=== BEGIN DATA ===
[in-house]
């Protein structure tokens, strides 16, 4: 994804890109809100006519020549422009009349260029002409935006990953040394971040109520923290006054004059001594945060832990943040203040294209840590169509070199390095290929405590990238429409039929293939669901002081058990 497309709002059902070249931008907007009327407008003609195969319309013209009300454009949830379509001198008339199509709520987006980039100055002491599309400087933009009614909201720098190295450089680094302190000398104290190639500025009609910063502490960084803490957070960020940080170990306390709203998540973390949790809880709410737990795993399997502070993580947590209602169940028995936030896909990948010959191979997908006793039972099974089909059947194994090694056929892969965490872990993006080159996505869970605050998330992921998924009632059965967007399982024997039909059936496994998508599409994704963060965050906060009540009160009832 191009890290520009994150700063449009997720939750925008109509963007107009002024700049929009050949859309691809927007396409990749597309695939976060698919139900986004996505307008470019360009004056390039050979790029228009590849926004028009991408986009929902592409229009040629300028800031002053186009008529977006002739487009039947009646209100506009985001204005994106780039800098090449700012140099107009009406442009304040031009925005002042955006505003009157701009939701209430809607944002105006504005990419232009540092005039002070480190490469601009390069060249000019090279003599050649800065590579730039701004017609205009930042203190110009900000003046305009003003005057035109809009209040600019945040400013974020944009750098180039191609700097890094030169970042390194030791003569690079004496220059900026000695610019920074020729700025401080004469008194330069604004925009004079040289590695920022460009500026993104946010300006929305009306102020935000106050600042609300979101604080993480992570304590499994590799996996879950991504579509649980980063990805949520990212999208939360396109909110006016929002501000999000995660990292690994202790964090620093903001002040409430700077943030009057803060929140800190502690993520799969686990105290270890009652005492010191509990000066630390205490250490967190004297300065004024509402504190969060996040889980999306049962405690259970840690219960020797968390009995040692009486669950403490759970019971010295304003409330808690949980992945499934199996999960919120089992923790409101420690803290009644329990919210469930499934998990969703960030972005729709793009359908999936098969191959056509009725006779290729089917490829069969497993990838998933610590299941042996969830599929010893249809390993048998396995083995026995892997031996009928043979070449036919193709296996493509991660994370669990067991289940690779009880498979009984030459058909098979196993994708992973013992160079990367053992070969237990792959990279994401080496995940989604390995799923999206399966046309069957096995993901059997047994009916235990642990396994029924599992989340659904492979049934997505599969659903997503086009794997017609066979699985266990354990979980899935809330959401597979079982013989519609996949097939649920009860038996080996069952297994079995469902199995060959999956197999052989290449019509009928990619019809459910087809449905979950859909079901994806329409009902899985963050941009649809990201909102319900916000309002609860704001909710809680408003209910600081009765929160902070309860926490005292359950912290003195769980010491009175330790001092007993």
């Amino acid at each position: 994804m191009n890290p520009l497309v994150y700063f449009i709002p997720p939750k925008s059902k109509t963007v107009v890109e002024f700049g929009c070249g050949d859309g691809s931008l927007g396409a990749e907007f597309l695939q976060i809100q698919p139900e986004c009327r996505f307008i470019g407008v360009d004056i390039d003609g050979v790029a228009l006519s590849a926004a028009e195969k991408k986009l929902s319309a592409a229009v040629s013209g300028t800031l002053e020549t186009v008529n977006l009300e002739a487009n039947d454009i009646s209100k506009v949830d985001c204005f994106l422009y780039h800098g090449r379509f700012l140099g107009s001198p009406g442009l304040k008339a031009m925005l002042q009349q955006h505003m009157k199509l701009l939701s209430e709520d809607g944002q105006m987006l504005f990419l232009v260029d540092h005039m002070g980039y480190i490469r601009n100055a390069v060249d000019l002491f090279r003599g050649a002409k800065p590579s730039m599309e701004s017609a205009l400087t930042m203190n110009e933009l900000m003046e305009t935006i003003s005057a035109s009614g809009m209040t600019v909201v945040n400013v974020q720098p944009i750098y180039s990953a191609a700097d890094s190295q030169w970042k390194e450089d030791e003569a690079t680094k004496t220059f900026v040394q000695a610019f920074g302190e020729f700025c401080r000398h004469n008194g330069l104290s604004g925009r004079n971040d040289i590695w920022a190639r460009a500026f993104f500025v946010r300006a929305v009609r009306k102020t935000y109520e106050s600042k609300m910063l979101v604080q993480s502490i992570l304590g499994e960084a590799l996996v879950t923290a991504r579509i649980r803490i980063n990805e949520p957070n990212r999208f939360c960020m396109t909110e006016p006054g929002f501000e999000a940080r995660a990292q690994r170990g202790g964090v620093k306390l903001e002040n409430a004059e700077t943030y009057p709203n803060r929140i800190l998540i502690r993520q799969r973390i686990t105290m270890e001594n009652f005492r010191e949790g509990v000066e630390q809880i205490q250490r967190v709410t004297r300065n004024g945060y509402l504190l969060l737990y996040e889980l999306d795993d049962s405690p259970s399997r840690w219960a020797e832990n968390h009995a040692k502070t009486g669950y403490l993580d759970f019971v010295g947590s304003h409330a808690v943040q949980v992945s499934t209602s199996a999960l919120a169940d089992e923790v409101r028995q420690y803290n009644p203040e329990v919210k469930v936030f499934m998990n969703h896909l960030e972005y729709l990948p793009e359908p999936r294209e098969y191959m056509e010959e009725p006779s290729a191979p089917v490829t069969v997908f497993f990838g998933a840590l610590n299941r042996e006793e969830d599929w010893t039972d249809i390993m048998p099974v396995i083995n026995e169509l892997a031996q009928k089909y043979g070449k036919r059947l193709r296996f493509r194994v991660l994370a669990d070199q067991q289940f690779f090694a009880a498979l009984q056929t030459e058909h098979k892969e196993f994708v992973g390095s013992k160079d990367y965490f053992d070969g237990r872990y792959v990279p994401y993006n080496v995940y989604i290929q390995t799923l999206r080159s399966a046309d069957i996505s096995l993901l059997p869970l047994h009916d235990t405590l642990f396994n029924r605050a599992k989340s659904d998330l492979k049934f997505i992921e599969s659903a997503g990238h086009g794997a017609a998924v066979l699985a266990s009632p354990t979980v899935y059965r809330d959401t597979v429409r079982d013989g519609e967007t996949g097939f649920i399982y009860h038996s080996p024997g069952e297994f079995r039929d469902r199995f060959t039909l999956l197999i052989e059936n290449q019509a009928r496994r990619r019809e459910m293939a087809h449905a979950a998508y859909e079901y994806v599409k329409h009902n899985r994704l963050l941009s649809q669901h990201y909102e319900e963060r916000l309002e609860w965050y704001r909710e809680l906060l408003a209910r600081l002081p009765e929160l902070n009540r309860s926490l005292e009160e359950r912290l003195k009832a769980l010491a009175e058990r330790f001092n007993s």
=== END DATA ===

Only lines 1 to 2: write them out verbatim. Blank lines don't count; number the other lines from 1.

[in-house]
């Protein structure tokens, strides 16, 4: 994804890109809100006519020549422009009349260029002409935006990953040394971040109520923290006054004059001594945060832990943040203040294209840590169509070199390095290929405590990238429409039929293939669901002081058990 497309709002059902070249931008907007009327407008003609195969319309013209009300454009949830379509001198008339199509709520987006980039100055002491599309400087933009009614909201720098190295450089680094302190000398104290190639500025009609910063502490960084803490957070960020940080170990306390709203998540973390949790809880709410737990795993399997502070993580947590209602169940028995936030896909990948010959191979997908006793039972099974089909059947194994090694056929892969965490872990993006080159996505869970605050998330992921998924009632059965967007399982024997039909059936496994998508599409994704963060965050906060009540009160009832 191009890290520009994150700063449009997720939750925008109509963007107009002024700049929009050949859309691809927007396409990749597309695939976060698919139900986004996505307008470019360009004056390039050979790029228009590849926004028009991408986009929902592409229009040629300028800031002053186009008529977006002739487009039947009646209100506009985001204005994106780039800098090449700012140099107009009406442009304040031009925005002042955006505003009157701009939701209430809607944002105006504005990419232009540092005039002070480190490469601009390069060249000019090279003599050649800065590579730039701004017609205009930042203190110009900000003046305009003003005057035109809009209040600019945040400013974020944009750098180039191609700097890094030169970042390194030791003569690079004496220059900026000695610019920074020729700025401080004469008194330069604004925009004079040289590695920022460009500026993104946010300006929305009306102020935000106050600042609300979101604080993480992570304590499994590799996996879950991504579509649980980063990805949520990212999208939360396109909110006016929002501000999000995660990292690994202790964090620093903001002040409430700077943030009057803060929140800190502690993520799969686990105290270890009652005492010191509990000066630390205490250490967190004297300065004024509402504190969060996040889980999306049962405690259970840690219960020797968390009995040692009486669950403490759970019971010295304003409330808690949980992945499934199996999960919120089992923790409101420690803290009644329990919210469930499934998990969703960030972005729709793009359908999936098969191959056509009725006779290729089917490829069969497993990838998933610590299941042996969830599929010893249809390993048998396995083995026995892997031996009928043979070449036919193709296996493509991660994370669990067991289940690779009880498979009984030459058909098979196993994708992973013992160079990367053992070969237990792959990279994401080496995940989604390995799923999206399966046309069957096995993901059997047994009916235990642990396994029924599992989340659904492979049934997505599969659903997503086009794997017609066979699985266990354990979980899935809330959401597979079982013989519609996949097939649920009860038996080996069952297994079995469902199995060959999956197999052989290449019509009928990619019809459910087809449905979950859909079901994806329409009902899985963050941009649809990201909102319900916000309002609860704001909710809680408003209910600081009765929160902070309860926490005292359950912290003195769980010491009175330790001092007993």